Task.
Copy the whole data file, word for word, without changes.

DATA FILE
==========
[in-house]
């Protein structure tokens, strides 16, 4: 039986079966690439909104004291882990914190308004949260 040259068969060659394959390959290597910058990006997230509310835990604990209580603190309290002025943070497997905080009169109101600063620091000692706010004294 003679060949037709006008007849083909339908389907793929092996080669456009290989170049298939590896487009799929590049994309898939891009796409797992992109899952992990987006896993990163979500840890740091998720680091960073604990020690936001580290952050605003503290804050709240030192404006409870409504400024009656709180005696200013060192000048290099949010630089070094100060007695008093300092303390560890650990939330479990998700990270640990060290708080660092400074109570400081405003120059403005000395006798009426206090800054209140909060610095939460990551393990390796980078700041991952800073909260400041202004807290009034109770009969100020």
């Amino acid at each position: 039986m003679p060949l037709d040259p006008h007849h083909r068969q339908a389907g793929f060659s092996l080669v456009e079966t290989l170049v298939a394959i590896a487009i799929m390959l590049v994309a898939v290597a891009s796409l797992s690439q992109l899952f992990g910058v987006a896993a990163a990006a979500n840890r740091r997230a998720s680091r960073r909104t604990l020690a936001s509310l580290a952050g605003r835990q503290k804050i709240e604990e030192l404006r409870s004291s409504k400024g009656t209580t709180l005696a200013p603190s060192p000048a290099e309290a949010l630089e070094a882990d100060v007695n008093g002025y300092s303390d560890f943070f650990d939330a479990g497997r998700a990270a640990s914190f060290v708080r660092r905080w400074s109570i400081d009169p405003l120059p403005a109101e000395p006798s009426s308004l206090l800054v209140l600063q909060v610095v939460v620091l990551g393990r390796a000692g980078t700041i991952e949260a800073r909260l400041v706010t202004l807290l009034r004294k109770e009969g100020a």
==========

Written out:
[in-house]
């Protein structure tokens, strides 16, 4: 039986079966690439909104004291882990914190308004949260 040259068969060659394959390959290597910058990006997230509310835990604990209580603190309290002025943070497997905080009169109101600063620091000692706010004294 003679060949037709006008007849083909339908389907793929092996080669456009290989170049298939590896487009799929590049994309898939891009796409797992992109899952992990987006896993990163979500840890740091998720680091960073604990020690936001580290952050605003503290804050709240030192404006409870409504400024009656709180005696200013060192000048290099949010630089070094100060007695008093300092303390560890650990939330479990998700990270640990060290708080660092400074109570400081405003120059403005000395006798009426206090800054209140909060610095939460990551393990390796980078700041991952800073909260400041202004807290009034109770009969100020």
């Amino acid at each position: 039986m003679p060949l037709d040259p006008h007849h083909r068969q339908a389907g793929f060659s092996l080669v456009e079966t290989l170049v298939a394959i590896a487009i799929m390959l590049v994309a898939v290597a891009s796409l797992s690439q992109l899952f992990g910058v987006a896993a990163a990006a979500n840890r740091r997230a998720s680091r960073r909104t604990l020690a936001s509310l580290a952050g605003r835990q503290k804050i709240e604990e030192l404006r409870s004291s409504k400024g009656t209580t709180l005696a200013p603190s060192p000048a290099e309290a949010l630089e070094a882990d100060v007695n008093g002025y300092s303390d560890f943070f650990d939330a479990g497997r998700a990270a640990s914190f060290v708080r660092r905080w400074s109570i400081d009169p405003l120059p403005a109101e000395p006798s009426s308004l206090l800054v209140l600063q909060v610095v939460v620091l990551g393990r390796a000692g980078t700041i991952e949260a800073r909260l400041v706010t202004l807290l009034r004294k109770e009969g100020a």